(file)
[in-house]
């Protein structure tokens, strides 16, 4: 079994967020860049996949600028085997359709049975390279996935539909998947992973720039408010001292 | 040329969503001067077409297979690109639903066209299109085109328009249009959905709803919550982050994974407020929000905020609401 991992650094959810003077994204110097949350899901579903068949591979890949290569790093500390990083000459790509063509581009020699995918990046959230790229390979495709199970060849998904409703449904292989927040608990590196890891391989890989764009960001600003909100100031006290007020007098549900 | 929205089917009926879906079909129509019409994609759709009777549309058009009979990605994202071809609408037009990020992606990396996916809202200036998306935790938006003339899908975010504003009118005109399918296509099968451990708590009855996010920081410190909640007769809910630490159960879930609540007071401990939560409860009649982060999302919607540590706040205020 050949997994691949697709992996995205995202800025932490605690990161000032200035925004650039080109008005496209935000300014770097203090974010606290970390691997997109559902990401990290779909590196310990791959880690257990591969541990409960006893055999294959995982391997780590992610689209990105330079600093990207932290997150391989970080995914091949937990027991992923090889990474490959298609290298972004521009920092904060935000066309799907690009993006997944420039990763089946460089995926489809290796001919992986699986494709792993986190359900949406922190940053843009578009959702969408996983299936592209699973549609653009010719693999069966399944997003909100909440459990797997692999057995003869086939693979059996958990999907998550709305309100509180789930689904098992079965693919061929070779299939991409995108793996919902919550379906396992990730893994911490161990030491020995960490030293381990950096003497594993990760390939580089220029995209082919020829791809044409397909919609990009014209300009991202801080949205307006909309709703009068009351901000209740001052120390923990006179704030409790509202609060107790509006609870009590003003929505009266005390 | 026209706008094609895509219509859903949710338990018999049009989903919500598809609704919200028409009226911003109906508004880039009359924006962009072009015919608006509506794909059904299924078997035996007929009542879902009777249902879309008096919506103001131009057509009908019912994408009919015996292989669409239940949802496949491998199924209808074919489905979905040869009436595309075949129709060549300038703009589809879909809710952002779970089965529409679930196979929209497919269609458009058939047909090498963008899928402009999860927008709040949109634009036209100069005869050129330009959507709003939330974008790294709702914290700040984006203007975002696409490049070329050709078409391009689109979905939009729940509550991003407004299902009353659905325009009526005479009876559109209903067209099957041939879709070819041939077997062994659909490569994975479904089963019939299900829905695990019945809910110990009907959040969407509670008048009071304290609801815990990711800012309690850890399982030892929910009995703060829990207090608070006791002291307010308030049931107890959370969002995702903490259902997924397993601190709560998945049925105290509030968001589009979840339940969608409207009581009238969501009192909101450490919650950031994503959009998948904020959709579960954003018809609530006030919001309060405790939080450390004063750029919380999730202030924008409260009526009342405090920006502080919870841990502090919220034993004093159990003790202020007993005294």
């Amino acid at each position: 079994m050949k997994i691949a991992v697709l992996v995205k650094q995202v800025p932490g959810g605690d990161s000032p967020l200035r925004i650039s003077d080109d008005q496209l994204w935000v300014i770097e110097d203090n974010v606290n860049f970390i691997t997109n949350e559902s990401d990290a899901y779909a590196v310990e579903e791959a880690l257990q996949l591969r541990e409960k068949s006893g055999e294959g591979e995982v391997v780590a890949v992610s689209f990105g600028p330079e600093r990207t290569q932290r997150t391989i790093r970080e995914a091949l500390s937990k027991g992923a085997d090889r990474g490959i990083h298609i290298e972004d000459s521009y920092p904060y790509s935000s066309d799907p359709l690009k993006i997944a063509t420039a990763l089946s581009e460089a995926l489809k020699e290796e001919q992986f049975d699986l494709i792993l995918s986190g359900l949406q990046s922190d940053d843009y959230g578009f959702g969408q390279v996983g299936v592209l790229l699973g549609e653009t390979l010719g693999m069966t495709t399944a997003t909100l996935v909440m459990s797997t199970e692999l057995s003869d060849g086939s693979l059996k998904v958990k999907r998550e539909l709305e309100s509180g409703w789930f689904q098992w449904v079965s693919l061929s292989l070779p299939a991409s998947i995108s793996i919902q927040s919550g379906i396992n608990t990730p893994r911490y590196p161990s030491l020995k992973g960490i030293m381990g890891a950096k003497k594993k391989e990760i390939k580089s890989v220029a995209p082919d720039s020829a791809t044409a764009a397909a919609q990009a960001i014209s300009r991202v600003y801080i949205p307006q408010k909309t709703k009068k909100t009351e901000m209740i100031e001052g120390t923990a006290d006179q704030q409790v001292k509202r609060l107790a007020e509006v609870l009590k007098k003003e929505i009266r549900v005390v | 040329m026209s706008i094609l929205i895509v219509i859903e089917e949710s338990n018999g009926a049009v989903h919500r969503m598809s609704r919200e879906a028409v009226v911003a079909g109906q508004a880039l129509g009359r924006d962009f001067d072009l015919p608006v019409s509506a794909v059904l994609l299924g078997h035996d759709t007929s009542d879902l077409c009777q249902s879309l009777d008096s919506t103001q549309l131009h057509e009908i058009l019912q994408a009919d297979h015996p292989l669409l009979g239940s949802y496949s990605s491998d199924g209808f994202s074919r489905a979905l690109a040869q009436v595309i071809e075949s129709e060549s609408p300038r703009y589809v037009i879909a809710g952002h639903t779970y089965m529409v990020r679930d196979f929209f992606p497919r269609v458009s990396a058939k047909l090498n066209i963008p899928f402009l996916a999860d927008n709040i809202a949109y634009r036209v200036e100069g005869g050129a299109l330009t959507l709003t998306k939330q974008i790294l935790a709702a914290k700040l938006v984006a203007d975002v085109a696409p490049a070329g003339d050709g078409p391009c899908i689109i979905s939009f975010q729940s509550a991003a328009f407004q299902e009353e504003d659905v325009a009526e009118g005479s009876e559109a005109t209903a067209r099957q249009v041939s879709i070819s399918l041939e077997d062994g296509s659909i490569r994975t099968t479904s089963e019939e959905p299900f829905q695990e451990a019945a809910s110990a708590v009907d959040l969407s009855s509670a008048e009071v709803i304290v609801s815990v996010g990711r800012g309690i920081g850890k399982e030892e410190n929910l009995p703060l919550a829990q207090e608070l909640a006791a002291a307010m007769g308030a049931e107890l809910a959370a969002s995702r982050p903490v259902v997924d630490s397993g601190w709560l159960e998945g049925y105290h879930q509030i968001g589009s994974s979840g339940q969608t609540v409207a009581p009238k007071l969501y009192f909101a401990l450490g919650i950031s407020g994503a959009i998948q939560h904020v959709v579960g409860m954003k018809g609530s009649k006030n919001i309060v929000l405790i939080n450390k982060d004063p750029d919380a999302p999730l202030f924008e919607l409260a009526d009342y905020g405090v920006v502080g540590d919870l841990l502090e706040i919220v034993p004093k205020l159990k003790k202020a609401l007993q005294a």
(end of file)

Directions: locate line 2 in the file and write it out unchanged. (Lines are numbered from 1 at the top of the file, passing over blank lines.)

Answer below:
């Protein structure tokens, strides 16, 4: 079994967020860049996949600028085997359709049975390279996935539909998947992973720039408010001292 | 040329969503001067077409297979690109639903066209299109085109328009249009959905709803919550982050994974407020929000905020609401 991992650094959810003077994204110097949350899901579903068949591979890949290569790093500390990083000459790509063509581009020699995918990046959230790229390979495709199970060849998904409703449904292989927040608990590196890891391989890989764009960001600003909100100031006290007020007098549900 | 929205089917009926879906079909129509019409994609759709009777549309058009009979990605994202071809609408037009990020992606990396996916809202200036998306935790938006003339899908975010504003009118005109399918296509099968451990708590009855996010920081410190909640007769809910630490159960879930609540007071401990939560409860009649982060999302919607540590706040205020 050949997994691949697709992996995205995202800025932490605690990161000032200035925004650039080109008005496209935000300014770097203090974010606290970390691997997109559902990401990290779909590196310990791959880690257990591969541990409960006893055999294959995982391997780590992610689209990105330079600093990207932290997150391989970080995914091949937990027991992923090889990474490959298609290298972004521009920092904060935000066309799907690009993006997944420039990763089946460089995926489809290796001919992986699986494709792993986190359900949406922190940053843009578009959702969408996983299936592209699973549609653009010719693999069966399944997003909100909440459990797997692999057995003869086939693979059996958990999907998550709305309100509180789930689904098992079965693919061929070779299939991409995108793996919902919550379906396992990730893994911490161990030491020995960490030293381990950096003497594993990760390939580089220029995209082919020829791809044409397909919609990009014209300009991202801080949205307006909309709703009068009351901000209740001052120390923990006179704030409790509202609060107790509006609870009590003003929505009266005390 | 026209706008094609895509219509859903949710338990018999049009989903919500598809609704919200028409009226911003109906508004880039009359924006962009072009015919608006509506794909059904299924078997035996007929009542879902009777249902879309008096919506103001131009057509009908019912994408009919015996292989669409239940949802496949491998199924209808074919489905979905040869009436595309075949129709060549300038703009589809879909809710952002779970089965529409679930196979929209497919269609458009058939047909090498963008899928402009999860927008709040949109634009036209100069005869050129330009959507709003939330974008790294709702914290700040984006203007975002696409490049070329050709078409391009689109979905939009729940509550991003407004299902009353659905325009009526005479009876559109209903067209099957041939879709070819041939077997062994659909490569994975479904089963019939299900829905695990019945809910110990009907959040969407509670008048009071304290609801815990990711800012309690850890399982030892929910009995703060829990207090608070006791002291307010308030049931107890959370969002995702903490259902997924397993601190709560998945049925105290509030968001589009979840339940969608409207009581009238969501009192909101450490919650950031994503959009998948904020959709579960954003018809609530006030919001309060405790939080450390004063750029919380999730202030924008409260009526009342405090920006502080919870841990502090919220034993004093159990003790202020007993005294």